Video Compression: FFMPEG

There are a number of ways you can compress a video file. Adobe, Apple, Black Magic, and pretty much every other media development company out there has a tool that enables you to deal with your footage. In truth, many of them are interfaces wrapped around a core set of coding tools called FFmpeg. This is largely specific to Mac, although it would be very similar for Linux systems, but not really worth it for Windows.

This is a very simple guide on how to install FFmpeg command line tools, and what commands might come in handy. If you're looking to do more complicated things like making custom gifs, processing audio from video, or programmatically processing data from video, you can find the documentation on those moves here

Installing FFmpeg

To start you off, you'll want to install these tools.

At this point, you have a fully functioning compression program installed on your computer. Below, you'll find a number of commands that will assist in processing video files into smaller, more mobile codecs.

Transcoding Large Files

If you're new to command line tools, it is good to note that path/to/input.ext will always mean the directory path to the video file you're looking to process. You can manually type this, if you know it, or you can drag the file into your Terminal window and it'll autofill.

It is also important to note that with FFmpeg commands, the path/to/input.ext is the path to the existing file, but path/to/output.ext is a path to the file you'll be creating and doesn't yet exist.

ffmpeg -i path/to/input.ext -crf 23 -pix_fmt yuv420p -c:v libx264 path/to/

The command above should work right off the bat, all you need to do is replace your path/to/in-and-outputs and you should end up with a file that plays nicely with Quicktime and is small enough to send over Slack or Google Drive easily.

Turning this into a readily accessible tool

It's a little bit cumbersome to constantly be typing out the path/to/your/file. This is coding, after all, we should be able to make this quite a bit easier. Below, you'll find just a little bit more code that will make it so you can simply write makeitsmall and drag your file over, and it'll work for you!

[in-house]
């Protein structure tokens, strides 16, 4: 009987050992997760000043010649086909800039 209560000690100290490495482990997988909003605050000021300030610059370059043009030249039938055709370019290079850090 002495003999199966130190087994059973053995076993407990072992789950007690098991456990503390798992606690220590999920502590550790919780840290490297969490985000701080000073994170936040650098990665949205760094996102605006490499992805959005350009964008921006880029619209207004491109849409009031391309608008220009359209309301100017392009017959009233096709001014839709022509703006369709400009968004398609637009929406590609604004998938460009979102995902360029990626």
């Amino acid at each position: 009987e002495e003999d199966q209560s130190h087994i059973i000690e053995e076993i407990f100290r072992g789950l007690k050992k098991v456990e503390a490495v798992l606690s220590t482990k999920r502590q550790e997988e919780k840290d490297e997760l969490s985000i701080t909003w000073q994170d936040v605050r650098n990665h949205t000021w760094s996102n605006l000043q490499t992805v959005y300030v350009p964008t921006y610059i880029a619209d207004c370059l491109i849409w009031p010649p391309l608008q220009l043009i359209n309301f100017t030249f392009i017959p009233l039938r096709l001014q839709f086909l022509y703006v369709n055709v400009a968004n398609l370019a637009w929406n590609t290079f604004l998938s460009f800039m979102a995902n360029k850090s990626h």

Start off by opening Terminal and enter:

cd ~/Development

This will move you into your Development directory, if you don't have one, you can just write cd ~

Next enter: mkdir makeItSmall

cd makeItSmall

nano makeitsmall This is going to move you into your new makeItSmall directory and open a new shell script named makeitsmall Next up, paste this:


NEW_PATH="$(dirname $1)/$(basename $1 | cut -d. -f1)"

ffmpeg -i $VIDEOFILE -crf 23 -pix_fmt yuv420p -c:v libx264 $NEW_PATH

Exit using Control + X and save your file. Next we need to make this file executable

chmod 755 makeitsmall

And finally, we need to add this to the $PATH, which is essentially the directory of files that the command line looks for when given a new command. Type:

export PATH=$PATH:./makeitsmall

Now, I know this was a lot of steps! But it's a small investment on a relatively powerful return!

Whenever you have a large video file now, all you need to do is type makeitsmall and drag your video file into Terminal, what it will spit out is a light, moveable file!

Breaking down the options(100% optional, what you need is likely above)

If you're looking to understand the code, it breaks down pretty simply into a number of tags.